Hepatitis B (hep B), according to the CDC, is "a contagious virus that is transmitted through blood, blood products, and other body fluids (such as semen)... Symptoms include a sudden fever, tiredness, loss of appetite, nausea, vomiting, stomach pain, dark urine, joint pain, and yellowing of the skin and eyes (jaundice)."
Hepatitis B History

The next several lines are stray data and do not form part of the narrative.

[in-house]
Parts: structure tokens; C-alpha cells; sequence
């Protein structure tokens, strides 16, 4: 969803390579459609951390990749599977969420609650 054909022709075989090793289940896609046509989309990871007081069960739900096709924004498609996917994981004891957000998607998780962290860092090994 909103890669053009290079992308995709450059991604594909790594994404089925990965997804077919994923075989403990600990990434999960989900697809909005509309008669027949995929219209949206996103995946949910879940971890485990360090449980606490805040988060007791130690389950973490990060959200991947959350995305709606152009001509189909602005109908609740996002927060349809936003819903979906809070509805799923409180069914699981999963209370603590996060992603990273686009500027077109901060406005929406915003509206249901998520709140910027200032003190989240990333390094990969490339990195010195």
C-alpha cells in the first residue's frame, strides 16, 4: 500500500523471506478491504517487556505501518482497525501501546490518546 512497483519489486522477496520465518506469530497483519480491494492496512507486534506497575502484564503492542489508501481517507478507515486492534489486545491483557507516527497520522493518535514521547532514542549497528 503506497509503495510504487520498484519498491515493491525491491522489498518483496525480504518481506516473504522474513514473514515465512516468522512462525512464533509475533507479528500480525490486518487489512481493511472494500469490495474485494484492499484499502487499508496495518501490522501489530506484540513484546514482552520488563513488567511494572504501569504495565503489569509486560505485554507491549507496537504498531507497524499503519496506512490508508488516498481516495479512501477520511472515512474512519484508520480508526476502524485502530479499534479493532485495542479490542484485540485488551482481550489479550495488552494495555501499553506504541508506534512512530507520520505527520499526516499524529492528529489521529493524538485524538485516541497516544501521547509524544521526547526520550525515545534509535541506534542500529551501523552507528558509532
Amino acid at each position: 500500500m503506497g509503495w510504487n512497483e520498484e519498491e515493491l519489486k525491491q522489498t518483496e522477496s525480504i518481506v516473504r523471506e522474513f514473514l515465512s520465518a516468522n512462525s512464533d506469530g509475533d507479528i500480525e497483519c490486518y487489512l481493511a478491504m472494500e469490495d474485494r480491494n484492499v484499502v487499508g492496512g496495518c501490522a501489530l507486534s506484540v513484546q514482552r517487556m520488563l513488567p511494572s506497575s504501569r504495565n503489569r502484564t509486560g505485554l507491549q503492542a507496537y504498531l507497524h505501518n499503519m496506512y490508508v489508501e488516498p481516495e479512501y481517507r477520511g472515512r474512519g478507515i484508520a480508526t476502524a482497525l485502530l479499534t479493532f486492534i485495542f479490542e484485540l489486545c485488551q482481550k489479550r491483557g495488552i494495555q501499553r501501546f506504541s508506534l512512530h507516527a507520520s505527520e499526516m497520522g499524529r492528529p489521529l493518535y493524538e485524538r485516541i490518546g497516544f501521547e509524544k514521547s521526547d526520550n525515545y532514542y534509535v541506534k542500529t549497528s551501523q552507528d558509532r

In 1965, Baruch Blumberg, MD, PhD, an American doctor who won the Nobel Prize in Medicine (1976) for his work on hepatitis B, matched a protein found in an Australian aborigine's blood with an antibody found in an American hemophiliac. First called the "Australian antigen," it was discovered to be the hepatitis B virus and provided a source for the vaccine created in 1969. Because the virus could not be recreated in a lab, the first vaccine was a heat-treated form of the virus. In 1981, the FDA approved Heptavax-B, a vaccine created by Maurice Hilleman, PhD. Because Heptavax-B used human serum and the fear of HIV infection was high, a new recombinant DNA vaccine, Recombivax HB, was licensed on June 23, 1986 that did not use human serum. As of July 2014, two hepatitis B vaccines are used, Engerix-B and Recombivax, as well as Twinrix (a hepatitis A and hepatitis B combination vaccine).